I won’t lie for one second and pretend I had held out any hope for Edge of Tomorrow. I have really lost interest in many of Tom Cruise’s roles recently, and on top of that, the trailer for this blockbuster do not sell the film well at all. I was sure this was going to be a dud.
However, after countless people I respect on Twitter gave it raving reviews, after the Rotten Tomatoes score hovered above 90%, I couldn’t miss my chance to see Edge of Tomorrow earlier this week. Now that I’ve seen it, let me be the beacon of light to you readers — push aside any distaste for Tom Cruise you have and forget about the mediocre marketing campaign — Edge of Tomorrow is a bonafide gem of a blockbuster. In fact, I’d argue it’s one of the best titles to hit in 2014 — seriously.
The film is set in a distant future where an alien race has taken over much of Europe, very similar to the reign of terror from the Nazis in WWII. (There are many other similarities to WWII, like a beach invasion of Western France.) But instead of Germans set on Lebensraum and The Final Solution, these very grotesque aliens, called Mimics, are set on the destruction of all humanity.
Up to this point, the battles have been perilous for the good guys as the aliens have a decided upper hand. In the heat of battle, Major William Cage (Cruise) ends up absorbing the alien ability to “reset the day,” or start fresh after dying with all the memories from the previous days. This gives Cage the ability to foresee the future because he already knows what’s coming. This leads to a type of Groundhog Day narrative, with the day continuing on repeat until Cage can figure out how to defeat the superior alien enemy. He enlists the help of one of humanity’s greatest warriors, Rita Vrataski (Emily Blunt), to help him solve this great alien mystery.
While my synopsis might seem a bit murky (the trailer itself was a touch confusing), the movie does a fantastic job of laying it all on the table. Edge of Tomorrow unwinds the mystery of the repeating day with plenty of drama, action, and humor. The most surprising cornerstone to this flick is how much humor is embedded — there are plenty of funny moments that incite ruckus laughter as Cage navigates the world with the knowledge of the future — he surprises a lot of characters by knowing what they are going to say or details of their life.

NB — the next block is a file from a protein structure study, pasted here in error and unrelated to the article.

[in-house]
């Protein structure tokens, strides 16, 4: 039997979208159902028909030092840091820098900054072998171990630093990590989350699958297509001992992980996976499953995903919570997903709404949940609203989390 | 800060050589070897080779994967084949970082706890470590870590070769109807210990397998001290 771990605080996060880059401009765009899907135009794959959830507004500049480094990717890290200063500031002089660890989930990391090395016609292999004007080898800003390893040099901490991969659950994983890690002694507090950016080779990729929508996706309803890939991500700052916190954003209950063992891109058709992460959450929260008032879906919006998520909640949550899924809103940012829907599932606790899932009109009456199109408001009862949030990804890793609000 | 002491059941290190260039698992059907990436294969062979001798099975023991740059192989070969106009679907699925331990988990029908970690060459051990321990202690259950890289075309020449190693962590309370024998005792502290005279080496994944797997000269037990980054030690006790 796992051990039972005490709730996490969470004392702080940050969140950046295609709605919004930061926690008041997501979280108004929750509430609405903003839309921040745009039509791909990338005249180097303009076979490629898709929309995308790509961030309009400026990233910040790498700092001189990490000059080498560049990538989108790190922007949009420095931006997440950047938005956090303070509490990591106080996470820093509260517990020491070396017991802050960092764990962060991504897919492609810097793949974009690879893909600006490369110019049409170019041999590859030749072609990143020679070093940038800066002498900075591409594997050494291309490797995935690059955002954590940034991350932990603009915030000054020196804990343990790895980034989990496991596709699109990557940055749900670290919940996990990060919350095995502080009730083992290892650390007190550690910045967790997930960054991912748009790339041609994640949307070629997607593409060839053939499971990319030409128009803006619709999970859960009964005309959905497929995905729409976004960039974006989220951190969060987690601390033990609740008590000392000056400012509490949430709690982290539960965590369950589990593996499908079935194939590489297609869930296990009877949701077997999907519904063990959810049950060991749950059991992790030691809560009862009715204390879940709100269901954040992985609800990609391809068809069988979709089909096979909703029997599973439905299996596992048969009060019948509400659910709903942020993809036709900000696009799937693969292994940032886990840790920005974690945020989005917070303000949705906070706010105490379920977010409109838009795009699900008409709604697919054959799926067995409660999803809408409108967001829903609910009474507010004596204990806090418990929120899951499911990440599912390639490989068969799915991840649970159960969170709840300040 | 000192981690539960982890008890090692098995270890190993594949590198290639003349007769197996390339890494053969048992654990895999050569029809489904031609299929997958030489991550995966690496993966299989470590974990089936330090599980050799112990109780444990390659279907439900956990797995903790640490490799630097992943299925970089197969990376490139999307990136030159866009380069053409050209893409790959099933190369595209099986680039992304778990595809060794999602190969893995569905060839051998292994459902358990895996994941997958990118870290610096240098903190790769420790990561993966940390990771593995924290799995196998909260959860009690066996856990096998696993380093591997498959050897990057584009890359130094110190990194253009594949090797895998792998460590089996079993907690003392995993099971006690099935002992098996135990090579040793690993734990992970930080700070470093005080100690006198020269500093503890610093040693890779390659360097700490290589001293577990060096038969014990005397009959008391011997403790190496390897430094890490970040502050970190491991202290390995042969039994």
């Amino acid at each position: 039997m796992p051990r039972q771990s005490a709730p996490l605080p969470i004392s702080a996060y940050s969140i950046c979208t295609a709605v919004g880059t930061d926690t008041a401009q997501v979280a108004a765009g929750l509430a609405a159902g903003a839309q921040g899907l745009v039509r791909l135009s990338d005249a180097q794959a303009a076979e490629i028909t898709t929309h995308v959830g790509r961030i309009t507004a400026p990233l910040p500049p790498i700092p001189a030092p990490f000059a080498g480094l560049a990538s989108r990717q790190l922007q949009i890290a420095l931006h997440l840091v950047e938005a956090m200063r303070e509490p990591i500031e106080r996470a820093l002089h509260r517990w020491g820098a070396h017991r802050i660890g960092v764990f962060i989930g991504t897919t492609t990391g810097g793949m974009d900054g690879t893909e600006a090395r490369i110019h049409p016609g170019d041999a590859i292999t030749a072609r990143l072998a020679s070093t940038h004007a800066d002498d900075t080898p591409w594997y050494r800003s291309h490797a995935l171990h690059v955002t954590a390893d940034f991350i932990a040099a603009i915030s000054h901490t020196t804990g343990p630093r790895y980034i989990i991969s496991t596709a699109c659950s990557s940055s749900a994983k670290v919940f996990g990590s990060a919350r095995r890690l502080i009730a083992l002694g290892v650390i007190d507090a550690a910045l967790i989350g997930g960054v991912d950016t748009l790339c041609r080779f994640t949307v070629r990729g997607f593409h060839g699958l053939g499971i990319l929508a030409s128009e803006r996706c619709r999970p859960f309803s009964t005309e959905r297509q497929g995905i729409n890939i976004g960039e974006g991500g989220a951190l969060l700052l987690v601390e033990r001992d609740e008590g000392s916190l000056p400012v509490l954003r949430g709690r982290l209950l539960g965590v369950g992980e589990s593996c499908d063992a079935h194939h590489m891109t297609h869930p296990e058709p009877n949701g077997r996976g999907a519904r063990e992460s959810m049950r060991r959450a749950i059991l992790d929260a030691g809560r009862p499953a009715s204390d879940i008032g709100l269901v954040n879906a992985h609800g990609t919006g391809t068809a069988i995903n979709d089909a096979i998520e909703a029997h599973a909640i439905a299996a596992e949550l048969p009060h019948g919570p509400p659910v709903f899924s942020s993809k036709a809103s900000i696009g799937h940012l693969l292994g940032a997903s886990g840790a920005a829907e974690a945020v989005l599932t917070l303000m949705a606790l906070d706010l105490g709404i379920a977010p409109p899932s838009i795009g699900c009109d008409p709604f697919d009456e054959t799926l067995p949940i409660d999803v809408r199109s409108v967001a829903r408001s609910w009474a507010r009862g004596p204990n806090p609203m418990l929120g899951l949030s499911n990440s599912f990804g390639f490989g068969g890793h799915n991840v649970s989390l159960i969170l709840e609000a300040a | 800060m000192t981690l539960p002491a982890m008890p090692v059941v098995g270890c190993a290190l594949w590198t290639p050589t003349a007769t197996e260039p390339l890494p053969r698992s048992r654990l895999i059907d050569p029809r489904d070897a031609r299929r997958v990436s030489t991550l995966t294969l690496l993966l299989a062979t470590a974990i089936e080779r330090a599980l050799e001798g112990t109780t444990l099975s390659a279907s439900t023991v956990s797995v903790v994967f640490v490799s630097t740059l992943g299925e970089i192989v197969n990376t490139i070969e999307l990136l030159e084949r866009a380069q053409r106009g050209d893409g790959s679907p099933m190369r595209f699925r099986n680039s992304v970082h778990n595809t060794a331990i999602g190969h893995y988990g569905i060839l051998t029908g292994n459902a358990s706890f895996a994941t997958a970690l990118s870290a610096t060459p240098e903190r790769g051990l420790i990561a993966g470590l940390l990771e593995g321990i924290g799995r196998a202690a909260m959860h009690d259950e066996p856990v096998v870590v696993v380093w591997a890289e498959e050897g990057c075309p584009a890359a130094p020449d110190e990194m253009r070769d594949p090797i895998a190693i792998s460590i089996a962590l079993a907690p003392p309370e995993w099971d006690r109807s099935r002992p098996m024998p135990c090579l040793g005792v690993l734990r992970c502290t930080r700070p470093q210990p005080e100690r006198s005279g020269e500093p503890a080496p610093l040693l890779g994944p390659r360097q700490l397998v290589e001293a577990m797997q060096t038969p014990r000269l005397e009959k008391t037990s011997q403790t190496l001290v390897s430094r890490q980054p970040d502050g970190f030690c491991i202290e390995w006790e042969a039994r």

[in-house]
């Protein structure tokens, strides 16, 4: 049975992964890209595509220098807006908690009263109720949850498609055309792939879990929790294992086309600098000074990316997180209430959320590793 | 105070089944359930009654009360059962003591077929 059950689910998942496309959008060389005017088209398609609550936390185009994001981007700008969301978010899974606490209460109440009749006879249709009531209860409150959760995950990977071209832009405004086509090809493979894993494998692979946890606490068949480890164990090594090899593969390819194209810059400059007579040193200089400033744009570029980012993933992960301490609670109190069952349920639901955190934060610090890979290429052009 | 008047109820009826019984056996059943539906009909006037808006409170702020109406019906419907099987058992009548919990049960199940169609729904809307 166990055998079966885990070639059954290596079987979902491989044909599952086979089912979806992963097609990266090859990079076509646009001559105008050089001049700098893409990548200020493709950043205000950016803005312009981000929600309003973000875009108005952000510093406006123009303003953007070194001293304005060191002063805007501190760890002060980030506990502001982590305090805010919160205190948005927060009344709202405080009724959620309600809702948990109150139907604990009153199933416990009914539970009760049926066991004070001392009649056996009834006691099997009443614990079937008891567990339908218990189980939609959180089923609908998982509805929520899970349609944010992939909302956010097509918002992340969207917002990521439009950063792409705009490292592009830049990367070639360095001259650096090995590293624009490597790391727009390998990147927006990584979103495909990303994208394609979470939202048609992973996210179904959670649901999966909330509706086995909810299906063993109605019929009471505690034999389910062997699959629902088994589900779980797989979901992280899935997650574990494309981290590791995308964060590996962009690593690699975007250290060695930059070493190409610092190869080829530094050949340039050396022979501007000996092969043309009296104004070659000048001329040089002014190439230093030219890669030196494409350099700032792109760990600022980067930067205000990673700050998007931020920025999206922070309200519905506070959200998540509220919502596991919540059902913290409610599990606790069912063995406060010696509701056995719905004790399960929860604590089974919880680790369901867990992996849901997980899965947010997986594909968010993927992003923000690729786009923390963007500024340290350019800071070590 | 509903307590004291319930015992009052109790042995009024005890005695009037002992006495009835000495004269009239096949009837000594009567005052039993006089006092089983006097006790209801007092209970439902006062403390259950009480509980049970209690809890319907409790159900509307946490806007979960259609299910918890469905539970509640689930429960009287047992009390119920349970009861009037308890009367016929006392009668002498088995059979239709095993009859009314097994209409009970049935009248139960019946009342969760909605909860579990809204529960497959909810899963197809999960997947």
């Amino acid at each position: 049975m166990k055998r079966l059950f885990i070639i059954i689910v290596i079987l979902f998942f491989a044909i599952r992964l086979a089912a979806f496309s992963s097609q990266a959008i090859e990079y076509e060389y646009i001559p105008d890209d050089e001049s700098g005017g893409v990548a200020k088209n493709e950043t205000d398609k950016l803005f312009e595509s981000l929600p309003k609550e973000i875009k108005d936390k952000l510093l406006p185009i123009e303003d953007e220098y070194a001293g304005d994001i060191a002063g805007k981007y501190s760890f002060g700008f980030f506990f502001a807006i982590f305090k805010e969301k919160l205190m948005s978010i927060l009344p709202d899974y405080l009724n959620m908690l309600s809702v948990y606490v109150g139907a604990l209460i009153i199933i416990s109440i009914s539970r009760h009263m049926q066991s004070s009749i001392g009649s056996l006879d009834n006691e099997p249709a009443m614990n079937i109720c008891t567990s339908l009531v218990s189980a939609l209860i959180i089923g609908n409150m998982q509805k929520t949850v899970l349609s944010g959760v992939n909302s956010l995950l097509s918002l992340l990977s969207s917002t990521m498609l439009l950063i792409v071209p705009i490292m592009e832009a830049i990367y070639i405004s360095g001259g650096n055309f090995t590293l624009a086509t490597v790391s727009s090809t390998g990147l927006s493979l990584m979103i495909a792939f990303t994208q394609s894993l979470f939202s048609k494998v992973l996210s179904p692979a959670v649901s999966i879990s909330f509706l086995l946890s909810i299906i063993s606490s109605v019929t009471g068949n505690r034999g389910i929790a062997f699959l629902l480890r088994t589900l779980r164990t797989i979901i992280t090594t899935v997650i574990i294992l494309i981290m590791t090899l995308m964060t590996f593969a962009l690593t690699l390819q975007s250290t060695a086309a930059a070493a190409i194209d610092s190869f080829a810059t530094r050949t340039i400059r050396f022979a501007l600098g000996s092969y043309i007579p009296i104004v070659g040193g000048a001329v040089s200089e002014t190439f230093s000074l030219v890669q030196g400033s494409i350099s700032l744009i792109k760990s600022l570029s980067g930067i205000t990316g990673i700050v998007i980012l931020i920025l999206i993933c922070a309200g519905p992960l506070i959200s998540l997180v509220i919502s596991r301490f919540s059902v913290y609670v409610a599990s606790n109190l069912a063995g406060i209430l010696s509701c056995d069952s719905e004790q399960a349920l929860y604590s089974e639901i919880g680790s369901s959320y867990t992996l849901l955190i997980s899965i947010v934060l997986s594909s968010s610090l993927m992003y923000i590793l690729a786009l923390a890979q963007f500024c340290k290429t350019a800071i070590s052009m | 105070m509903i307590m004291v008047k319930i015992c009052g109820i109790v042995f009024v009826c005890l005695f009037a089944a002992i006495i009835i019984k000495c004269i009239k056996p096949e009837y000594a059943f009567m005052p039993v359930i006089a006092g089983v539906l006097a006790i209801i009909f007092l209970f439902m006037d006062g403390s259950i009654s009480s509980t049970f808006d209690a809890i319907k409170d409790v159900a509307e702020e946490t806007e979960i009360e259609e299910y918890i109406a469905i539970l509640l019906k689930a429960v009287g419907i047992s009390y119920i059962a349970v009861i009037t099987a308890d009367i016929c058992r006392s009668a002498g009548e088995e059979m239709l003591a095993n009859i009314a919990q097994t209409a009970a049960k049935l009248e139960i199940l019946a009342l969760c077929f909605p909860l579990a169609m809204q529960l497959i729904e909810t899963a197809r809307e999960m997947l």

The puzzle starts to come together as Cage approaches undiscovered fragments of the future — he soon finds himself deep in enemy territory, but he keeps coming up short of finding a solution to defeat the alien enemy. Each time he dies he is embodied with new information on what to do and what not to do.
The movie does a great job of showing both the good and bad of repeating the same day over and over. It would be incredibly frustrating living out the same aspects of a day over and over, failing through death and restarting again and again. This Groundhog Day storytelling also lends to some unique character development of our two heroes and gradual deciphering of the intimidating alien antagonists.
Overall, Edge of Tomorrow has plenty of thrills, excitement, mystery and humor in its 113 minute duration. Both Cruise and Blunt do some heavy lifting to carry this film to the finish line. Believe all the hype surrounding Edge of Tomorrow — this is a fantastic showcase of how summer blockbusters can incorporate star power, a blitzkrieg of action and humor into a great story filled with intrigue.
Photos via: Warner Bros.